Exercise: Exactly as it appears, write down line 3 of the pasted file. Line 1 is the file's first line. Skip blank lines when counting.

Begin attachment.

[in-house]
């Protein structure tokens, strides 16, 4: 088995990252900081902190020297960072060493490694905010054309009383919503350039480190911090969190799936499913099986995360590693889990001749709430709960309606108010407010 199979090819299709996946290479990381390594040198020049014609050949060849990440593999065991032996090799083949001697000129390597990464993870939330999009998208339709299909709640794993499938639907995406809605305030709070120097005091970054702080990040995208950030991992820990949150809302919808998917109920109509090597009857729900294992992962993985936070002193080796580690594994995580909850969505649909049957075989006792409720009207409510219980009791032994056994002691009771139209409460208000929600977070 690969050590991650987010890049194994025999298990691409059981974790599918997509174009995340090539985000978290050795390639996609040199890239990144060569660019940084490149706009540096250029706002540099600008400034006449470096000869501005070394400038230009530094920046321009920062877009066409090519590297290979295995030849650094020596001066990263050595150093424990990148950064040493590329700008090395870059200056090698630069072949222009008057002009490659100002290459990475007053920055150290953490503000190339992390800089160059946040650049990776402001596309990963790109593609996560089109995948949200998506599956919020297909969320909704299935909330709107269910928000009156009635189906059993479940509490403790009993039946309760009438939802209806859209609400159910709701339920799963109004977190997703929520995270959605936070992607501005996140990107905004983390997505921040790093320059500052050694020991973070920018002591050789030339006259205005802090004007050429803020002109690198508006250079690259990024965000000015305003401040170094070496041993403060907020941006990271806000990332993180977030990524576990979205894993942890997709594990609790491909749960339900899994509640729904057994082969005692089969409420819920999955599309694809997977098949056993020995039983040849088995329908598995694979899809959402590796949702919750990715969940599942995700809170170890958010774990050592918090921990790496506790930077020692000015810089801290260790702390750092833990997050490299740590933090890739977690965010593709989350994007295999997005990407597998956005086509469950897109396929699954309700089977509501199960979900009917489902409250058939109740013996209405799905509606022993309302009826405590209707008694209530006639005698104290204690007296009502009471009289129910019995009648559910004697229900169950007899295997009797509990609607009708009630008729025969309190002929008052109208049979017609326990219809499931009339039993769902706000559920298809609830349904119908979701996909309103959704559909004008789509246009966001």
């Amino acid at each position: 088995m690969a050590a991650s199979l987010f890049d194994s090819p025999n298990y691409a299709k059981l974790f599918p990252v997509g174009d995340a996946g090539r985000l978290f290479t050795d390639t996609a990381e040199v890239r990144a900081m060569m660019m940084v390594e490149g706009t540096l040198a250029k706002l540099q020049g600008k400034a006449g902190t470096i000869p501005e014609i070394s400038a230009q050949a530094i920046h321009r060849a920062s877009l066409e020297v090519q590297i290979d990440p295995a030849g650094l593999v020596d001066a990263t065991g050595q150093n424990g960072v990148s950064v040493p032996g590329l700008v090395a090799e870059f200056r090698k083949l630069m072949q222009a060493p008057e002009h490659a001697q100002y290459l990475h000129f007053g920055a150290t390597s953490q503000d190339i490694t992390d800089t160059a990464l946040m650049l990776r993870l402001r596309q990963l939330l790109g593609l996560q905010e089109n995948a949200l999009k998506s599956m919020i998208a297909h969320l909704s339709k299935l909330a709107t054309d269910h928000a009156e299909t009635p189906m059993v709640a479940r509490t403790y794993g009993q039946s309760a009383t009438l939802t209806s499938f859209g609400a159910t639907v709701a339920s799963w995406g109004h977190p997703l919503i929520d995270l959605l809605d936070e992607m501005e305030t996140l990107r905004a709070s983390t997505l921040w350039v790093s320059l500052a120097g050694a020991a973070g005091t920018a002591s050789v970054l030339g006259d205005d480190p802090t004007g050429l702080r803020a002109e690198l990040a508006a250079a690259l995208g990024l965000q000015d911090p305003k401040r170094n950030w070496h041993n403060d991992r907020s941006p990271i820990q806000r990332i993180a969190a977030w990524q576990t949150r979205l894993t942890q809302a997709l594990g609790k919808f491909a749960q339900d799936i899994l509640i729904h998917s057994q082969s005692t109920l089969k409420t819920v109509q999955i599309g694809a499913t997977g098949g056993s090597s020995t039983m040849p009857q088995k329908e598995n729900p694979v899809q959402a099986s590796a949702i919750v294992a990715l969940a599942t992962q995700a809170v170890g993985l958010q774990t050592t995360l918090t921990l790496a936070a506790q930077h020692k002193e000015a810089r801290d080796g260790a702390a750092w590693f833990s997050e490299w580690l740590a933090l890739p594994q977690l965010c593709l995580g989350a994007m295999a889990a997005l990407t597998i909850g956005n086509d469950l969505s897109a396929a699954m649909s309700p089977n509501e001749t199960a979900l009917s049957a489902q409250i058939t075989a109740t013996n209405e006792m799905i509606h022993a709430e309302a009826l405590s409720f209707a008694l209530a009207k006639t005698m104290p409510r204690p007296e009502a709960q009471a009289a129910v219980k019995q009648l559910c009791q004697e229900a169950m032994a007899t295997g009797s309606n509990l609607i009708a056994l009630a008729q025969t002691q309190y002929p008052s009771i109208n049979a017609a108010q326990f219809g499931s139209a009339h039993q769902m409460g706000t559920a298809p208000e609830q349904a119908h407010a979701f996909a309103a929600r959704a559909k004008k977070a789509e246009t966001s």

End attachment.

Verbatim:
């Amino acid at each position: 088995m690969a050590a991650s199979l987010f890049d194994s090819p025999n298990y691409a299709k059981l974790f599918p990252v997509g174009d995340a996946g090539r985000l978290f290479t050795d390639t996609a990381e040199v890239r990144a900081m060569m660019m940084v390594e490149g706009t540096l040198a250029k706002l540099q020049g600008k400034a006449g902190t470096i000869p501005e014609i070394s400038a230009q050949a530094i920046h321009r060849a920062s877009l066409e020297v090519q590297i290979d990440p295995a030849g650094l593999v020596d001066a990263t065991g050595q150093n424990g960072v990148s950064v040493p032996g590329l700008v090395a090799e870059f200056r090698k083949l630069m072949q222009a060493p008057e002009h490659a001697q100002y290459l990475h000129f007053g920055a150290t390597s953490q503000d190339i490694t992390d800089t160059a990464l946040m650049l990776r993870l402001r596309q990963l939330l790109g593609l996560q905010e089109n995948a949200l999009k998506s599956m919020i998208a297909h969320l909704s339709k299935l909330a709107t054309d269910h928000a009156e299909t009635p189906m059993v709640a479940r509490t403790y794993g009993q039946s309760a009383t009438l939802t209806s499938f859209g609400a159910t639907v709701a339920s799963w995406g109004h977190p997703l919503i929520d995270l959605l809605d936070e992607m501005e305030t996140l990107r905004a709070s983390t997505l921040w350039v790093s320059l500052a120097g050694a020991a973070g005091t920018a002591s050789v970054l030339g006259d205005d480190p802090t004007g050429l702080r803020a002109e690198l990040a508006a250079a690259l995208g990024l965000q000015d911090p305003k401040r170094n950030w070496h041993n403060d991992r907020s941006p990271i820990q806000r990332i993180a969190a977030w990524q576990t949150r979205l894993t942890q809302a997709l594990g609790k919808f491909a749960q339900d799936i899994l509640i729904h998917s057994q082969s005692t109920l089969k409420t819920v109509q999955i599309g694809a499913t997977g098949g056993s090597s020995t039983m040849p009857q088995k329908e598995n729900p694979v899809q959402a099986s590796a949702i919750v294992a990715l969940a599942t992962q995700a809170v170890g993985l958010q774990t050592t995360l918090t921990l790496a936070a506790q930077h020692k002193e000015a810089r801290d080796g260790a702390a750092w590693f833990s997050e490299w580690l740590a933090l890739p594994q977690l965010c593709l995580g989350a994007m295999a889990a997005l990407t597998i909850g956005n086509d469950l969505s897109a396929a699954m649909s309700p089977n509501e001749t199960a979900l009917s049957a489902q409250i058939t075989a109740t013996n209405e006792m799905i509606h022993a709430e309302a009826l405590s409720f209707a008694l209530a009207k006639t005698m104290p409510r204690p007296e009502a709960q009471a009289a129910v219980k019995q009648l559910c009791q004697e229900a169950m032994a007899t295997g009797s309606n509990l609607i009708a056994l009630a008729q025969t002691q309190y002929p008052s009771i109208n049979a017609a108010q326990f219809g499931s139209a009339h039993q769902m409460g706000t559920a298809p208000e609830q349904a119908h407010a979701f996909a309103a929600r959704a559909k004008k977070a789509e246009t966001s």